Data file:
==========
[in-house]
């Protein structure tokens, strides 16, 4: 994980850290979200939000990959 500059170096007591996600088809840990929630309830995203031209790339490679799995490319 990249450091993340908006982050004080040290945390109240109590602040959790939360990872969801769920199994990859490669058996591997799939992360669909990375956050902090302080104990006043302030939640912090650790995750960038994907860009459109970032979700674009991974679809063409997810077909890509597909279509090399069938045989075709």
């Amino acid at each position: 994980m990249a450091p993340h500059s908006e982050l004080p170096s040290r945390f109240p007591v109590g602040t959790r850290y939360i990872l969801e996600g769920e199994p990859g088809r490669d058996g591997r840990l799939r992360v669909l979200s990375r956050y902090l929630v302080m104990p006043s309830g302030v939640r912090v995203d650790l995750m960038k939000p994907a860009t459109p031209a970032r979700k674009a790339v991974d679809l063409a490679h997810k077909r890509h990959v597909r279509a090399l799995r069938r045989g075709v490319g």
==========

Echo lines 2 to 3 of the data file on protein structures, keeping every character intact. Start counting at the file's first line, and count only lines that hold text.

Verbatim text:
């Protein structure tokens, strides 16, 4: 994980850290979200939000990959 500059170096007591996600088809840990929630309830995203031209790339490679799995490319 990249450091993340908006982050004080040290945390109240109590602040959790939360990872969801769920199994990859490669058996591997799939992360669909990375956050902090302080104990006043302030939640912090650790995750960038994907860009459109970032979700674009991974679809063409997810077909890509597909279509090399069938045989075709």
């Amino acid at each position: 994980m990249a450091p993340h500059s908006e982050l004080p170096s040290r945390f109240p007591v109590g602040t959790r850290y939360i990872l969801e996600g769920e199994p990859g088809r490669d058996g591997r840990l799939r992360v669909l979200s990375r956050y902090l929630v302080m104990p006043s309830g302030v939640r912090v995203d650790l995750m960038k939000p994907a860009t459109p031209a970032r979700k674009a790339v991974d679809l063409a490679h997810k077909r890509h990959v597909r279509a090399l799995r069938r045989g075709v490319g």